Let there be light: rural electrification in Asia and Africa
In some parts of the world, the sun is the most reliable source of light for many households. At night, entire families learn how to clean and eat with light from the moon or lung-debilitating paraffin lamps.
The paradox of this scenario is noteworthy: modern day inventions of cell-phones are side-by-side lamps that have been in households for centuries.
These experiences are particularly pervasive in Asia and Africa. In India, around 700M people are”off the grid” – lacking access to the national electricity network.
Sub-Saharan Africa does not fare much better, with ~2/3 of its inhabitants in a similar position.
What’s the problem?
Access to unreliable electricity matters in many ways (and with compounded effects) that may not be initially expected. Children cannot do homework, nor can parents continue to work (e.g. making clothes or food) in the evening.
Poor academic outcomes can mean low-income career opportunities that perpetuate a subsistence existence. Without stable electricity, banks, schools and other ventures are unwilling to “set up shop” in a town. Expand this across entire countries and the challenge becomes clearer: lack of light hinders the advancement of ~2 Bn people in the world.
Is there a solution?
The capital intensive nature of building electricity networks and resource scarcity of governments in the developing world has created a platform for private-sector actors on a stage managed by public sector leaders.
Private firms run the gamut of different product offerings: from medium scale solar driven approaches to power plants driven by rice-husks. According to one source, 250 social entrepreneurs/NGOs are seeking to promote rural off-grid power.
Some of these firms work on a relatively larger scale – for example, Omnigrid Micropower Company (OMC) has enough electricity to support telephone towers and sell electricity to ~3,000 households in India.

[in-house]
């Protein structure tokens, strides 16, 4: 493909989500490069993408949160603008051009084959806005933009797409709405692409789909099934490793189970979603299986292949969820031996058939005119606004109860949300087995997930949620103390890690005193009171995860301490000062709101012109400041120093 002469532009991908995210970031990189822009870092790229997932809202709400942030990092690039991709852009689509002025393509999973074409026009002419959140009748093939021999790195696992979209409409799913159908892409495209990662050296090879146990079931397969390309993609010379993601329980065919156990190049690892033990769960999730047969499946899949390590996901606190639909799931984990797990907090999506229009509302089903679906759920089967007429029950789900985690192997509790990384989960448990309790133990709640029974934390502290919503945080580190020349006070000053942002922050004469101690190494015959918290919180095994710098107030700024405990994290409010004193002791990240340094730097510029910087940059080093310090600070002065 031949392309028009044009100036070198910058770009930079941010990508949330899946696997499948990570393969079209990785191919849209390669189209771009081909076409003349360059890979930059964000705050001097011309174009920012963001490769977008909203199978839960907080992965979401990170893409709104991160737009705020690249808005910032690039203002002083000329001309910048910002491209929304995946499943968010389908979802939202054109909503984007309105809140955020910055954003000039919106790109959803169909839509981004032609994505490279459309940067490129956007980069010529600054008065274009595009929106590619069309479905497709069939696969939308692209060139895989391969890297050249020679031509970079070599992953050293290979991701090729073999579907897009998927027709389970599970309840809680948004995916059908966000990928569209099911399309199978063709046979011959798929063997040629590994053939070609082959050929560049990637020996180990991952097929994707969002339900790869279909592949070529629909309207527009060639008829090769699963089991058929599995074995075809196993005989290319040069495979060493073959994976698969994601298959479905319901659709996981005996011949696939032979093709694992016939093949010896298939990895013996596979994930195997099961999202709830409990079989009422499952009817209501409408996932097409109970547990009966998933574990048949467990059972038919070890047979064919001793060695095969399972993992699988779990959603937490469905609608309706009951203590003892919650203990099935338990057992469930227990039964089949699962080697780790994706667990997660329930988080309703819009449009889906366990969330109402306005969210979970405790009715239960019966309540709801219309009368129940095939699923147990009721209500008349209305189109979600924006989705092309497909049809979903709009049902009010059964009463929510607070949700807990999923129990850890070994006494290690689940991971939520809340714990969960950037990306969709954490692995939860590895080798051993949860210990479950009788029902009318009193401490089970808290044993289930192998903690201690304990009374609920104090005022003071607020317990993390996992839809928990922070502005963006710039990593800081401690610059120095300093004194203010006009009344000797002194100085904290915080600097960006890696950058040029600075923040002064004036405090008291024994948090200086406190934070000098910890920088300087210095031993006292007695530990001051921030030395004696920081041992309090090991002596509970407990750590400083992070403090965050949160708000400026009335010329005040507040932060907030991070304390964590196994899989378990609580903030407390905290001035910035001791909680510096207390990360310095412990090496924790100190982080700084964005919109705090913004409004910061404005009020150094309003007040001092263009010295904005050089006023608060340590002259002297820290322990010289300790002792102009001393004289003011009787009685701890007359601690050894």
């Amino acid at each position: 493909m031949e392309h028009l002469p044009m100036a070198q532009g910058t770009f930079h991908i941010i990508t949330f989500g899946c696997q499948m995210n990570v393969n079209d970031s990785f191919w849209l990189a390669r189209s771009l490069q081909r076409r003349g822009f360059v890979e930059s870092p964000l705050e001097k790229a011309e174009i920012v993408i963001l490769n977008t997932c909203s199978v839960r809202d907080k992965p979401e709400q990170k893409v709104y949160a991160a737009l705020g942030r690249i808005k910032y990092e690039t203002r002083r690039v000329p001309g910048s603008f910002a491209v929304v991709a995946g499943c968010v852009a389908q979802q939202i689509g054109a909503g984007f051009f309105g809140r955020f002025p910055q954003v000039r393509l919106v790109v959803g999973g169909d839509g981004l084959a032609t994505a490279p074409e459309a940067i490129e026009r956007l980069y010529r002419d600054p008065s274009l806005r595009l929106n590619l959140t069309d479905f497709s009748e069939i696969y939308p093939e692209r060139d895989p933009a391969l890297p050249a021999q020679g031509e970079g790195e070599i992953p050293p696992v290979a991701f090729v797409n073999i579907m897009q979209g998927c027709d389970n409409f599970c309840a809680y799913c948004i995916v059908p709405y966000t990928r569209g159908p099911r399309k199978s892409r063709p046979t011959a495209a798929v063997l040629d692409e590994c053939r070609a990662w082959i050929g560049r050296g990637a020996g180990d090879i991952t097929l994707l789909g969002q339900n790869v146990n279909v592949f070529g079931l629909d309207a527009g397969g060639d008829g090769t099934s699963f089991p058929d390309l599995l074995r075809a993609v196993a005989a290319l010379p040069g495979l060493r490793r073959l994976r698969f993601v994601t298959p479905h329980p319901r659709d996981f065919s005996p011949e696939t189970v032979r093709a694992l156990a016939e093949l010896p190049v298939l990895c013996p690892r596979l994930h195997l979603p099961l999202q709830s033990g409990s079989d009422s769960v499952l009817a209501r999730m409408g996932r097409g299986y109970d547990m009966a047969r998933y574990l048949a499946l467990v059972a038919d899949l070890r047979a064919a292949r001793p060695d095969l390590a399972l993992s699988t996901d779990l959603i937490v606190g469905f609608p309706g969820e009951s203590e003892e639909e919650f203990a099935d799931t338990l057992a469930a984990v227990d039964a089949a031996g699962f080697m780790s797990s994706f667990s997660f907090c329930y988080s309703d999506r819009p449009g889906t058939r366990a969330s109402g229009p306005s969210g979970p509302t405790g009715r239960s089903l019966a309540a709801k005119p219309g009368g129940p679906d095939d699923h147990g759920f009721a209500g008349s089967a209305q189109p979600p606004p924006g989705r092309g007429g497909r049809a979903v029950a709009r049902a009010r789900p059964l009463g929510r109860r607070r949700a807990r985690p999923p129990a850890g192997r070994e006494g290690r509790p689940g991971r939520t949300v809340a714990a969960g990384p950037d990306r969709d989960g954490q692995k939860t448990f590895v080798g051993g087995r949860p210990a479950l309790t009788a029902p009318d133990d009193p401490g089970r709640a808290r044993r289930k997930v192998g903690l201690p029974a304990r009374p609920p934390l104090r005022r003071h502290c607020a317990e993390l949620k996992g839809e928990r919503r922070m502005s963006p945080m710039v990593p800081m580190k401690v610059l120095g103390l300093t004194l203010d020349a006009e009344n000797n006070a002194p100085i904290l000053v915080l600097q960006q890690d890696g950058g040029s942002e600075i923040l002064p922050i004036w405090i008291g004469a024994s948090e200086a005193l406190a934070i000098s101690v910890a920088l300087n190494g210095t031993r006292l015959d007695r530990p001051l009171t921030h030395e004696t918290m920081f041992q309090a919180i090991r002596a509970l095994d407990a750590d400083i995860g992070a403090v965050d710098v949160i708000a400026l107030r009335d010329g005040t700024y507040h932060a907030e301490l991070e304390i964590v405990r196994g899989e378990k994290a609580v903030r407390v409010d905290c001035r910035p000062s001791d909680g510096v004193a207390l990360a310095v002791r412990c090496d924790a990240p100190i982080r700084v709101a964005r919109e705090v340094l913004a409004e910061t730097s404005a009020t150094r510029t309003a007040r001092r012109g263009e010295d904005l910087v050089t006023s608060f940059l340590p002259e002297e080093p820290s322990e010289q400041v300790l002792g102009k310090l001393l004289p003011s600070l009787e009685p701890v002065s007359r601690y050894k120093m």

However, more needs to be done in order to provide energy for more households, small businesses and large firms / organizations.
What else can be done?
1. Continued investment in research and development:
a. One of the primary hindrances to non-conventional forms of power generation gaining scale in the developing world is cost. Support for finding cheaper ways to make this product would be helpful in driving change
2. Continued investment in domestic small-scale and large-scale energy production:
a. Subsidizing the provision of electricity while driving collaboration between public and private actors will be key in developing the energy network needed to power nationas. President Obama’s Power Africa initiative – which commits more than $7 Bn USD over the next five years to this effort – is a step in the right direction; as part of this initiative, General Electric has committed to bring online 5,000 mw of new, affordable energy in Tanzania and Ghana
3. Progressive regulatory framework:
a. With likely continued private-sector involvement in driving energy interventions, a common framework among governments (covering topics such as purchase of land) would help to implement a predictable market that encourages investment and proliferation of electricity providers
Great piece. Has wind-up technology been abandoned? I’ve read of missionaries who have used wind-up radios to power motors, then expanded the use to power some basic dental tools. I’m sure that this could be used to power a phone charger.
A well researched factual piece. Observations could easily be applied to Jamaica. One can reasonably suggest that world power intend to maintain this status quo. Obamas effort mentioned in the article is noted,but neo – colonialist see it as the right thing to keep developing countries permanently underdeveloped. Alternate renewable energy do not fit in the oil rich countries scheme of things. We commit to continue write, demonstrate and lobby hoping that one day there will be light !